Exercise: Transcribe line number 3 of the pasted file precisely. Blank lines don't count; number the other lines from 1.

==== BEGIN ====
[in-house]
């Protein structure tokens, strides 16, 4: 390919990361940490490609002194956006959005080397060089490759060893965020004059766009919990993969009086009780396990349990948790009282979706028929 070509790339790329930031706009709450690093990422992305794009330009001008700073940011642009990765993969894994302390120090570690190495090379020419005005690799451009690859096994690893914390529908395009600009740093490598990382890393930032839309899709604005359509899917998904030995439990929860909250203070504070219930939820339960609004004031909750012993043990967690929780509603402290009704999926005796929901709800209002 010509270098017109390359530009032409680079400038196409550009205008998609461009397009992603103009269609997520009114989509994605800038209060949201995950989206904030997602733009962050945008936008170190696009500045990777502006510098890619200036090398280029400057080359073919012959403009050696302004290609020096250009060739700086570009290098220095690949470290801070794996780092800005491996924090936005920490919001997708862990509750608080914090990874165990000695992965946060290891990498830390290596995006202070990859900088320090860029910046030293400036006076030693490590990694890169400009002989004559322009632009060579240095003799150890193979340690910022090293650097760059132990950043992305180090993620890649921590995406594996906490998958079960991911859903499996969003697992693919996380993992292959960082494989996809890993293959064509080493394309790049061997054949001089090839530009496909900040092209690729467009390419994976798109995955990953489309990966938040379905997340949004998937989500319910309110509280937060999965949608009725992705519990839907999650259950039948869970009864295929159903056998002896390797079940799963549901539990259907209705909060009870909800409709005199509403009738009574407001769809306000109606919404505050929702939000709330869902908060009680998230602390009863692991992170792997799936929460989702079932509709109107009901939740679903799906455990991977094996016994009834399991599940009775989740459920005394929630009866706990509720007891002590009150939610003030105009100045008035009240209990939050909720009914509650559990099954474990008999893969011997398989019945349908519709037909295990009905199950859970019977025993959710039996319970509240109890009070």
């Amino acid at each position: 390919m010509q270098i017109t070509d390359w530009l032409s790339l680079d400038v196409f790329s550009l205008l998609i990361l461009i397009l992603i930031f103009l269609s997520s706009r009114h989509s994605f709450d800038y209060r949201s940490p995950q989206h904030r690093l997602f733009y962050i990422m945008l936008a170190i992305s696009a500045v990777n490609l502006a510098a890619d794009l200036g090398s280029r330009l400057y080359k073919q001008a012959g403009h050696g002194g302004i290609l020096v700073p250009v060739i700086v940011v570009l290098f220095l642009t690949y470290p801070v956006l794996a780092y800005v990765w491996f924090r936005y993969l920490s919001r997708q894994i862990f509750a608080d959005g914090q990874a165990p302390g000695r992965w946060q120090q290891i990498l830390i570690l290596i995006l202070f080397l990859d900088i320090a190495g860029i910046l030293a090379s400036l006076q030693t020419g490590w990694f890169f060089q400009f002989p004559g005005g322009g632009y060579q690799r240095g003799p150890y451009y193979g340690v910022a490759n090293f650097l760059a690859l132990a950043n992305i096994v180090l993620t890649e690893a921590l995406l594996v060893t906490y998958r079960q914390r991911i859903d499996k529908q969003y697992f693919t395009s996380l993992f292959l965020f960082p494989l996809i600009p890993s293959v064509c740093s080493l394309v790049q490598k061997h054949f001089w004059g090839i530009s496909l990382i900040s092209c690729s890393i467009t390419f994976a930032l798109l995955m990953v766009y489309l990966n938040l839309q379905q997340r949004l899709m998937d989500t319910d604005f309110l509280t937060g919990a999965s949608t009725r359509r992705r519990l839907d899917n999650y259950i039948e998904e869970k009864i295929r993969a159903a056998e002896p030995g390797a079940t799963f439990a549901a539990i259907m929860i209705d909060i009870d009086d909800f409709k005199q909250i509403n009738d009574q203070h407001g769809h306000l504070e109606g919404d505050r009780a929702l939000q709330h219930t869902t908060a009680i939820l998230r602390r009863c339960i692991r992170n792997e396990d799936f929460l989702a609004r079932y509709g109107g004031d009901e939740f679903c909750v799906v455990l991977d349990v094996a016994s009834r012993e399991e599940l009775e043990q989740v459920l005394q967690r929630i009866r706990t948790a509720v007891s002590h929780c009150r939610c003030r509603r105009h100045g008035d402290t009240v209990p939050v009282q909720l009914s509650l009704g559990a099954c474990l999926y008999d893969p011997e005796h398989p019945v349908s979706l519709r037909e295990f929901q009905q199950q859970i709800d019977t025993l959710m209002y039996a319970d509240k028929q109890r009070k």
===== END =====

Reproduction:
């Amino acid at each position: 390919m010509q270098i017109t070509d390359w530009l032409s790339l680079d400038v196409f790329s550009l205008l998609i990361l461009i397009l992603i930031f103009l269609s997520s706009r009114h989509s994605f709450d800038y209060r949201s940490p995950q989206h904030r690093l997602f733009y962050i990422m945008l936008a170190i992305s696009a500045v990777n490609l502006a510098a890619d794009l200036g090398s280029r330009l400057y080359k073919q001008a012959g403009h050696g002194g302004i290609l020096v700073p250009v060739i700086v940011v570009l290098f220095l642009t690949y470290p801070v956006l794996a780092y800005v990765w491996f924090r936005y993969l920490s919001r997708q894994i862990f509750a608080d959005g914090q990874a165990p302390g000695r992965w946060q120090q290891i990498l830390i570690l290596i995006l202070f080397l990859d900088i320090a190495g860029i910046l030293a090379s400036l006076q030693t020419g490590w990694f890169f060089q400009f002989p004559g005005g322009g632009y060579q690799r240095g003799p150890y451009y193979g340690v910022a490759n090293f650097l760059a690859l132990a950043n992305i096994v180090l993620t890649e690893a921590l995406l594996v060893t906490y998958r079960q914390r991911i859903d499996k529908q969003y697992f693919t395009s996380l993992f292959l965020f960082p494989l996809i600009p890993s293959v064509c740093s080493l394309v790049q490598k061997h054949f001089w004059g090839i530009s496909l990382i900040s092209c690729s890393i467009t390419f994976a930032l798109l995955m990953v766009y489309l990966n938040l839309q379905q997340r949004l899709m998937d989500t319910d604005f309110l509280t937060g919990a999965s949608t009725r359509r992705r519990l839907d899917n999650y259950i039948e998904e869970k009864i295929r993969a159903a056998e002896p030995g390797a079940t799963f439990a549901a539990i259907m929860i209705d909060i009870d009086d909800f409709k005199q909250i509403n009738d009574q203070h407001g769809h306000l504070e109606g919404d505050r009780a929702l939000q709330h219930t869902t908060a009680i939820l998230r602390r009863c339960i692991r992170n792997e396990d799936f929460l989702a609004r079932y509709g109107g004031d009901e939740f679903c909750v799906v455990l991977d349990v094996a016994s009834r012993e399991e599940l009775e043990q989740v459920l005394q967690r929630i009866r706990t948790a509720v007891s002590h929780c009150r939610c003030r509603r105009h100045g008035d402290t009240v209990p939050v009282q909720l009914s509650l009704g559990a099954c474990l999926y008999d893969p011997e005796h398989p019945v349908s979706l519709r037909e295990f929901q009905q199950q859970i709800d019977t025993l959710m209002y039996a319970d509240k028929q109890r009070k």